Chris Vaughan, Ph.D., is chief strategy officer at Sequence Consulting.
Learn common reasons why members leave their associations and creative strategies to pull them back in for the long term.
When a member leaves, it doesn’t mean goodbye forever. Members who have walked away may be the easiest ones to get back. Most organizations turn to recruiting new members to fill gaps in enrollment, but since they don’t already know you, this group is harder to convert. You have much convincing to do before they’re ready to sign on.
Meanwhile, for every four or so new members you get, you lose one existing member who doesn’t renew. Let’s put it this way—if your retention rate is 75 percent, you need to replace a quarter of your membership with new members every year before you see any growth.
If you want to boost enrollment, your organization’s best bet is improving retention. Engaging new members immediately when they join is the key to cultivating an engaged base that renews without a second thought.
Despite your best efforts, some members are bound to leave. The keys to getting them back are how long you offer them opportunities to renew and how well you understand their needs.
Ask yourself why members leave. The odds are that it’s not personal. Research reveals that the top reason for nonrenewal is usually “I didn’t see the value in membership” (followed by “I just forgot to renew.”) Lapsed members aren’t disgruntled. They’re just disinterested—for now.
As often as not, losing a member is not about you. Maybe membership with your organization is a classic case of “right person, wrong time.” The best examples of this are recent graduates and young professionals; while they might not need their association right away, they frequently rejoin seven to 10 years later when it makes sense for their career.
But you’ve already asked, and they said no, right? On average, we’ve found that the most successful organizations start renewal campaigns 3.9 months before the membership in question expires. Throughout that period, they invite that member to renew 7.1 times.
Even after being offered every opportunity to renew, some members still don’t. Why bother to keep trying? Because these same successful organizations keep asking for over a year after a member lapses, sending 5.8 more invitations to rejoin. And it works.
If you focus on what your members care about, your chances of creating a loyal base that renews repeatedly are strong.
Nonmembers who know you, like lapsed members, are far more likely to respond to your invitations than anyone else. In one of our recent tests, nonmembers who had previously engaged with the organization in any way were six times more likely to respond than those who never had.
Lapsed members know you. At one point, they saw the value in membership, whether they experienced it or not. With lapsed members, you don’t to make any introductions. You just need to find the right way to make the ask.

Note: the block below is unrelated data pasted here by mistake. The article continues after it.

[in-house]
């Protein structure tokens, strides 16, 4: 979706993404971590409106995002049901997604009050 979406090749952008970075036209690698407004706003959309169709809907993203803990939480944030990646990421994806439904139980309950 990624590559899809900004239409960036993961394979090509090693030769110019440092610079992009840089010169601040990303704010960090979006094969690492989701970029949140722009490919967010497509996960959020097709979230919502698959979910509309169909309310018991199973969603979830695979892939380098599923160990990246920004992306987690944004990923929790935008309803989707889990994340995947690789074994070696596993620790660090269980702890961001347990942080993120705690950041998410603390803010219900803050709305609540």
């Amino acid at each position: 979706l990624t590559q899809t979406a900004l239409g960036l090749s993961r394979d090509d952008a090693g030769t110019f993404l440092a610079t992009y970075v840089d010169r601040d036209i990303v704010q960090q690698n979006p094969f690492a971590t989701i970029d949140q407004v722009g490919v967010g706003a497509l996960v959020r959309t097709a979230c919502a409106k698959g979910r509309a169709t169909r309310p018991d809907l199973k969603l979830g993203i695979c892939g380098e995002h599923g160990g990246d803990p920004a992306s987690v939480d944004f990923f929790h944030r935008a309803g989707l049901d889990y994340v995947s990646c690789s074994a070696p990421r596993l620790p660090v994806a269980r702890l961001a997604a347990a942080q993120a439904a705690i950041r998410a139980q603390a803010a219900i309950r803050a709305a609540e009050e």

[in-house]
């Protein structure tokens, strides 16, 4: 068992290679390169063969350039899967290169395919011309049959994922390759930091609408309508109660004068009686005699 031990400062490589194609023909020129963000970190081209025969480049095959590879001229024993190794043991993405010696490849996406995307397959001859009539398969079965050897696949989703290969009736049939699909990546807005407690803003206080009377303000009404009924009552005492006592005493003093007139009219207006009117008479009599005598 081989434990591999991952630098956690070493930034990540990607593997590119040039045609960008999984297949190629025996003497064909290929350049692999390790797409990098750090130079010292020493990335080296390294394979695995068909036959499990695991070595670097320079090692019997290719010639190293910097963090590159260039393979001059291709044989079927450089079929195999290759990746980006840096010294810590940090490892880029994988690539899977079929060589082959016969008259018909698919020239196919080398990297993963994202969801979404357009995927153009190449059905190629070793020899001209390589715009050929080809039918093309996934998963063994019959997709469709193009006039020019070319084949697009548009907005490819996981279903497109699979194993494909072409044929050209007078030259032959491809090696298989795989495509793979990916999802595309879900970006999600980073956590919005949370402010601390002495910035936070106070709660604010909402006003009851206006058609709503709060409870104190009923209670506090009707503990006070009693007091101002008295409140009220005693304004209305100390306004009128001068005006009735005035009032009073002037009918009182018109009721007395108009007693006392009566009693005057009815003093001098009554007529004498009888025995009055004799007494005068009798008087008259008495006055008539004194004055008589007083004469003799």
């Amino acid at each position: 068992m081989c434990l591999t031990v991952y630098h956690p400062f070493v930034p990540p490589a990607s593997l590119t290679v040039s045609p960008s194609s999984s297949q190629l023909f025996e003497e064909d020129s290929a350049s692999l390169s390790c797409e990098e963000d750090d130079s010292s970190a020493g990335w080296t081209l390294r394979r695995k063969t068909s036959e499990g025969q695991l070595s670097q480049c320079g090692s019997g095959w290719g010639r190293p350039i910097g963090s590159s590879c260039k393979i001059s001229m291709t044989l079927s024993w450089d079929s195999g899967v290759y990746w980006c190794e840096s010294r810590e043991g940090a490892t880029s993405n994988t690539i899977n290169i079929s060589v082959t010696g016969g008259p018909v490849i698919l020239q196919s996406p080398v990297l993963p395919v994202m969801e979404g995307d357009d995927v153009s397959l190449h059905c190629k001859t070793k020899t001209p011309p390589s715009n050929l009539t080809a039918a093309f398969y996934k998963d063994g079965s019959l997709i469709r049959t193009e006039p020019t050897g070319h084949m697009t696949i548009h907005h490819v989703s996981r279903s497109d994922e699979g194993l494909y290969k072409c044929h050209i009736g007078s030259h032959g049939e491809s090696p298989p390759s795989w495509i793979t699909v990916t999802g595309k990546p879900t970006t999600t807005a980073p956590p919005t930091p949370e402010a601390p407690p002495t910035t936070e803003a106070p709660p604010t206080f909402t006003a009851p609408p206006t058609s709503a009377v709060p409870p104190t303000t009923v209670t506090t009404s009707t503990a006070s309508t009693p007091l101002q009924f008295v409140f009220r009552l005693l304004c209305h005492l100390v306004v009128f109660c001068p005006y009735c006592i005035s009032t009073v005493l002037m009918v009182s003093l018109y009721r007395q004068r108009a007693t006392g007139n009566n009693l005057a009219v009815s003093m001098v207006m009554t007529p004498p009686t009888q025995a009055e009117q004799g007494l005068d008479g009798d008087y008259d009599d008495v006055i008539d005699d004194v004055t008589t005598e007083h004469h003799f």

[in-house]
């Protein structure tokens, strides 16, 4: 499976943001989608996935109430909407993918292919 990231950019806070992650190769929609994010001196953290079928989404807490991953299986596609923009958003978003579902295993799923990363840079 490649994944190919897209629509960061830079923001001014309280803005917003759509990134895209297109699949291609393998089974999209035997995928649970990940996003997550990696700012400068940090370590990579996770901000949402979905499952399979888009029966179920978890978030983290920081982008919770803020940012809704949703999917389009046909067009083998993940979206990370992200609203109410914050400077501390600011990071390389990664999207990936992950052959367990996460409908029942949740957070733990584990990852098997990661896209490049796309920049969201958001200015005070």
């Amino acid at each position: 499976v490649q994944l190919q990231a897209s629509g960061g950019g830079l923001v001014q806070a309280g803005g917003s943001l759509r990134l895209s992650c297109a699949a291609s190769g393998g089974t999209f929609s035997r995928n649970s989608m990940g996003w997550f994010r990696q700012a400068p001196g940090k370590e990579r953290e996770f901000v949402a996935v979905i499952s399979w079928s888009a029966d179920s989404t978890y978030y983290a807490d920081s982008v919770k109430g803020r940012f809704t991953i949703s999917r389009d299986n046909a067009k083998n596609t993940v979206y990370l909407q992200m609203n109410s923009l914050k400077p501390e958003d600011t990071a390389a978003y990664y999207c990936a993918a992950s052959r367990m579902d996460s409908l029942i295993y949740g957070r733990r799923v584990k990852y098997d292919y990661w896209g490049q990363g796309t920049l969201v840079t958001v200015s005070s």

This brings us to the next point: You know them, too. If you track member data (and if you don’t, you should), you have information about what your lapsed members are interested in. What did they open, download, or attend as members? That information is the key to bringing them back. Time and again, tests show that the most effective membership messaging is segmented by interest. Engage with members on things they care about, and they’ll respond.
This is especially true for lapsed members who already know you and need a reminder of the unique value you have to offer them. For example, 75 percent of previous American Lung Association (ALA) donors had not engaged in over year. Initially, ALA thought donors cared about over 30 things. Upon close inspection, they found that their base was focused on three major areas: lung health, clean air, and smoking cessation.
By tailoring their messaging to these three interests, ALA immediately increased email engagement by 50 percent. Although many of their donors had lapsed for over two years, ALA reactivated 7 percent of their file in one year. In two years, they reactivated 300,000 donors and grew their active file by 50 percent.
By understanding what individual members care about and tailoring your messaging accordingly, this massive growth is within reach for your organization.
But will they stay this time? If you focus on what your members care about, your chances of creating a loyal base that renews repeatedly are strong.
If your association is like most, your audience is not infinite. Only so many people can join, many of whom are already members. Many have never been. In between sit people who were once members but are no more. Treating the middle ground like your best prospects is a winning formula for growth.